Wearable technology just got a little trendier with Ralph Lauren’s latest fashion endeavor.
The 2014 US Open Tennis Championships are underway and fans far and wide will be able to see the Polo Tech smart shirt for the very first time. This compression shirt will be worn by the ball boys throughout the entire tournament.
So, what’s so special about this shirt? For starters, it combines the biometric technology from OMSignal and the design is provided by none other than famous fashion designer, Ralph Lauren. The shirt will have the ability to read your activity such as steps, the length of your activity, heart rate and breathing. All of these statistics are delivered in real-time to your Bluetooth-equipped smartphone.
Ralph Lauren’s expertise is in fashion and OMSignal’s expertise is in technology. That’s why the two joined forces to provide their respective pieces that have been fused together into one shirt of the future.
On the surface, it may just look like your average shirt; however, this “average” garment is not-so-average.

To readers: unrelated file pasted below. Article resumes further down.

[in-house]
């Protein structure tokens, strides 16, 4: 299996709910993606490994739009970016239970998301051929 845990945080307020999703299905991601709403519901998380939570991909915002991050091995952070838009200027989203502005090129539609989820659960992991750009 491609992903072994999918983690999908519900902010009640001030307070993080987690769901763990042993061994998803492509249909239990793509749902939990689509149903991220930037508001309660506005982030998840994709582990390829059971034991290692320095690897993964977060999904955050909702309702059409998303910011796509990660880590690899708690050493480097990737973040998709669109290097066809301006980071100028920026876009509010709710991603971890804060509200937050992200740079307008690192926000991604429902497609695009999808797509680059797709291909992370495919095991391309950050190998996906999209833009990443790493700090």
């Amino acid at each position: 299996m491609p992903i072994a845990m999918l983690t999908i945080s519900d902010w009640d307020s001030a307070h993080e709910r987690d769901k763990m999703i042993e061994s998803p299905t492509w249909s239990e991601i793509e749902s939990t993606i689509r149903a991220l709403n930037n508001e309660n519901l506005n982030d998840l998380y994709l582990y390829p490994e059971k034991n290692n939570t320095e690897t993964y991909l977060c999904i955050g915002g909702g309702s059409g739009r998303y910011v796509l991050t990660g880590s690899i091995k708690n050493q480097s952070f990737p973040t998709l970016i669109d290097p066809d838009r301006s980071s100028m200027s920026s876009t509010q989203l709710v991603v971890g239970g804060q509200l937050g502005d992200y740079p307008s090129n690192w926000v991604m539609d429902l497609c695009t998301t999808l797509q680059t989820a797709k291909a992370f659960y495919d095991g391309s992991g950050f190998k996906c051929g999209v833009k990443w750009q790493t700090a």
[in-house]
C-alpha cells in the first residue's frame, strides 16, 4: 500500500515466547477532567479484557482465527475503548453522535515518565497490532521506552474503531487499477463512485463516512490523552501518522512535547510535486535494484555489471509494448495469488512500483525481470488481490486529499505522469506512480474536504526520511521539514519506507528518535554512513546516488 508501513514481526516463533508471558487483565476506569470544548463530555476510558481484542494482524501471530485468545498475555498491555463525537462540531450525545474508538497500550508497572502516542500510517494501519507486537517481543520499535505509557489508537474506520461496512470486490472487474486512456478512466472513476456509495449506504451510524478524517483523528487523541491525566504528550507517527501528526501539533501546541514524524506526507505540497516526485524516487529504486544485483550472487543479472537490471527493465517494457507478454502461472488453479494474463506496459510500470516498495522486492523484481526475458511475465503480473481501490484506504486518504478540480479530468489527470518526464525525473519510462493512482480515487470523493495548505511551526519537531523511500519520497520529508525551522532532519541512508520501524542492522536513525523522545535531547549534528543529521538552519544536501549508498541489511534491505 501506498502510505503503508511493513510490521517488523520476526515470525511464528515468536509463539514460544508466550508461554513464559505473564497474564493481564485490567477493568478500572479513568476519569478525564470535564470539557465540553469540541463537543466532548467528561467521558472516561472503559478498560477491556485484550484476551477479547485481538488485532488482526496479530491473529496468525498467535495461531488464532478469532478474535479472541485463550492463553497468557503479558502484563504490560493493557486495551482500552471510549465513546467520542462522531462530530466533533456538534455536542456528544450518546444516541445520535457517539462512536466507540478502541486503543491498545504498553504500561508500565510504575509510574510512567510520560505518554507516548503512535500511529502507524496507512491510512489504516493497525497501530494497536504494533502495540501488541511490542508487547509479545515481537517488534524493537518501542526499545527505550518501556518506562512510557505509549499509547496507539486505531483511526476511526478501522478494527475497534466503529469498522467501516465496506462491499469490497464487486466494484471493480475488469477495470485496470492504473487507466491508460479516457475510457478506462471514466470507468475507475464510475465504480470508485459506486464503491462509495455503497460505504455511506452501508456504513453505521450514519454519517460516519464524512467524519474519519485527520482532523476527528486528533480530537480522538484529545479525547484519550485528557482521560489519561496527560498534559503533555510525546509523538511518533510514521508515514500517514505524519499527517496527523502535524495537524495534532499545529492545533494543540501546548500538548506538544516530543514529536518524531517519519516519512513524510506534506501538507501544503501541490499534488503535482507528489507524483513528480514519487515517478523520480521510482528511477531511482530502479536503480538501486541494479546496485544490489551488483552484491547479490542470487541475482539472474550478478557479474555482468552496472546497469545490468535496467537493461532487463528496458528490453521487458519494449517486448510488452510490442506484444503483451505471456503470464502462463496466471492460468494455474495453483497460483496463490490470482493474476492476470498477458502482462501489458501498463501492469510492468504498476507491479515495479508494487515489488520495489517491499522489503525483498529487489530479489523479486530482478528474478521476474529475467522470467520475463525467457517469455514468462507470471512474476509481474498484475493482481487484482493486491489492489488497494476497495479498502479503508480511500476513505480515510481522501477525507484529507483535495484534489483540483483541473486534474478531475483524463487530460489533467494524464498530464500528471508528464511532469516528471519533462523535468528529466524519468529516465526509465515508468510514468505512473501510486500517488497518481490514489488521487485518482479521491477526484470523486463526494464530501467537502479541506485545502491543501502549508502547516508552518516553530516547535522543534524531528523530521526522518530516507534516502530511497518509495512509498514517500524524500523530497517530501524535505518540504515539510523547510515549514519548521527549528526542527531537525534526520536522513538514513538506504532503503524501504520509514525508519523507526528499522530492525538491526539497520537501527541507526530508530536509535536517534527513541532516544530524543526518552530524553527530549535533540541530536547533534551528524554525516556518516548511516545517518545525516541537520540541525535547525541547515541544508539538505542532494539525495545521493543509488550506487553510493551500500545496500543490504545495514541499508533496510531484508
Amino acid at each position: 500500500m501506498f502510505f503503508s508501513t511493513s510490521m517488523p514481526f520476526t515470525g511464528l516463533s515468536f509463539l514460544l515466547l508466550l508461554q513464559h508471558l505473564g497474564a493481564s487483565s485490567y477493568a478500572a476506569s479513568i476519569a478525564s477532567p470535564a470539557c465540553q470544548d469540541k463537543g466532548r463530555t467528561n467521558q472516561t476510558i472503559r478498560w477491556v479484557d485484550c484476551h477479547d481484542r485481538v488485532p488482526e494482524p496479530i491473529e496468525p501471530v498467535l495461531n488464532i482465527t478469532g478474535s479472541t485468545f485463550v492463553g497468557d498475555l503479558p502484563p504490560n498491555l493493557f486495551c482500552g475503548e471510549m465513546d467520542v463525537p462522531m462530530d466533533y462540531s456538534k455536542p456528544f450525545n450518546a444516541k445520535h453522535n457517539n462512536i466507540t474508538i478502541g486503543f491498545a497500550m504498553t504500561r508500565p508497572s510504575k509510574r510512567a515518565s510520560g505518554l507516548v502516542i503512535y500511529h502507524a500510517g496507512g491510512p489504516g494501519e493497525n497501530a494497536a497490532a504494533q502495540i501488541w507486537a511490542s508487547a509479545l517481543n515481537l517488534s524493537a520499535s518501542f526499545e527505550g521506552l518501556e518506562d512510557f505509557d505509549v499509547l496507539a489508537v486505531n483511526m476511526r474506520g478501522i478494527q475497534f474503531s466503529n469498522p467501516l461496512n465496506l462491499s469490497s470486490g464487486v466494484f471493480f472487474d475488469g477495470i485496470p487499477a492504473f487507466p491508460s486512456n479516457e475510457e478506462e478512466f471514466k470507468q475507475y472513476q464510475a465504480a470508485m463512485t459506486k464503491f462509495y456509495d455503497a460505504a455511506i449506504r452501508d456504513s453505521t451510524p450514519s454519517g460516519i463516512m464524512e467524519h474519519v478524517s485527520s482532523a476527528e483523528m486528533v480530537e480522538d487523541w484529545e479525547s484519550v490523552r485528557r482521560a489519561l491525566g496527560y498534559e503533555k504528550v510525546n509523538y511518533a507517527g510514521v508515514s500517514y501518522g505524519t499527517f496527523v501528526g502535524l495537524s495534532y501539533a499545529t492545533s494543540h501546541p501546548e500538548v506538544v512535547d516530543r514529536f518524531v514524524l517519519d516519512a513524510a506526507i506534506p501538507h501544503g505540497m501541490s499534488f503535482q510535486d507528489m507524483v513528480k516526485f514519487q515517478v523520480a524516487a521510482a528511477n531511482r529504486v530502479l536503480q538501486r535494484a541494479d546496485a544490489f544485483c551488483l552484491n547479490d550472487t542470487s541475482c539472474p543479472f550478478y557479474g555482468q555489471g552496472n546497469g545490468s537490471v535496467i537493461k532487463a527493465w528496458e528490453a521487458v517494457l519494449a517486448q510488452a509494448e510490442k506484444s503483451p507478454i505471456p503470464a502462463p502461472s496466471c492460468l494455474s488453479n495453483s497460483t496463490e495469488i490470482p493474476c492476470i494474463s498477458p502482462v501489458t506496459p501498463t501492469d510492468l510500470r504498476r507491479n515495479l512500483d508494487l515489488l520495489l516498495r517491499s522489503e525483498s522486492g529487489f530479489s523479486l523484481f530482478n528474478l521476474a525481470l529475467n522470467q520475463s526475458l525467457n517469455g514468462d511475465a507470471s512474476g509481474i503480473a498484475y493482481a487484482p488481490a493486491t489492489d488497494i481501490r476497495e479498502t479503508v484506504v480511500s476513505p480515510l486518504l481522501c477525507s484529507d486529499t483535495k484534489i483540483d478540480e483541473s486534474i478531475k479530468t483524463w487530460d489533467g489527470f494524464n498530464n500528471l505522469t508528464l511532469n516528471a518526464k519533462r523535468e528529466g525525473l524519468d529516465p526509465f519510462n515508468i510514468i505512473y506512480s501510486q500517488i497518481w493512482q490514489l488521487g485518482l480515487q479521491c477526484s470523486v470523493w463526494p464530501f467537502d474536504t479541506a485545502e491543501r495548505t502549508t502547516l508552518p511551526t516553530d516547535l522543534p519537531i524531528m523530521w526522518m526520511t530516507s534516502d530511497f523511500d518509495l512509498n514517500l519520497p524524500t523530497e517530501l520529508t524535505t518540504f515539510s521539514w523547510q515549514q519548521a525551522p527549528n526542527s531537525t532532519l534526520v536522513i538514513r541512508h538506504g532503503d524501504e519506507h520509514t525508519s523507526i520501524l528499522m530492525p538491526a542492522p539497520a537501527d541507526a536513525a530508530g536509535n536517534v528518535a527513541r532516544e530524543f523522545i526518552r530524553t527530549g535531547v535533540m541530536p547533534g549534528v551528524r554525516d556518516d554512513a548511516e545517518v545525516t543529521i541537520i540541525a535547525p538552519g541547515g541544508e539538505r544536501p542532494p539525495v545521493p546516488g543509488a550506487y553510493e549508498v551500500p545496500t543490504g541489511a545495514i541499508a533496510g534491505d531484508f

In fact, this compression shirt that fits snug to the contour of a person’s body consists of a band that is made of slightly thicker material that is positioned right below the chest. Attached to the band by way of five traditional snaps is a black module, which holds the Bluetooth transmitter, gyroscope and the accelerometer.
Basically, the shirt is the sensor and underneath the fabric are the silver-yarn-based sensors. The material of the fabric is anti-microbial and it can detect the expansion and compression of the user’s chest. As the user breathes, the fabric reads the electrical changes that are associated with heart rate. The sensors in the shirt then collect statistics and data, which are sent in real-time to the Ralph Lauren mobile app.
As of right now, this invention is still in the prototype stage and is only being used currently by the US Open Tennis Championships’ ball boys. The idea behind this invention is that it looks to find a better way to record fitness and heart rate data during exercise rather than wearing monitors that could potentially get in the way for the user.
Copyright Inventionland 2014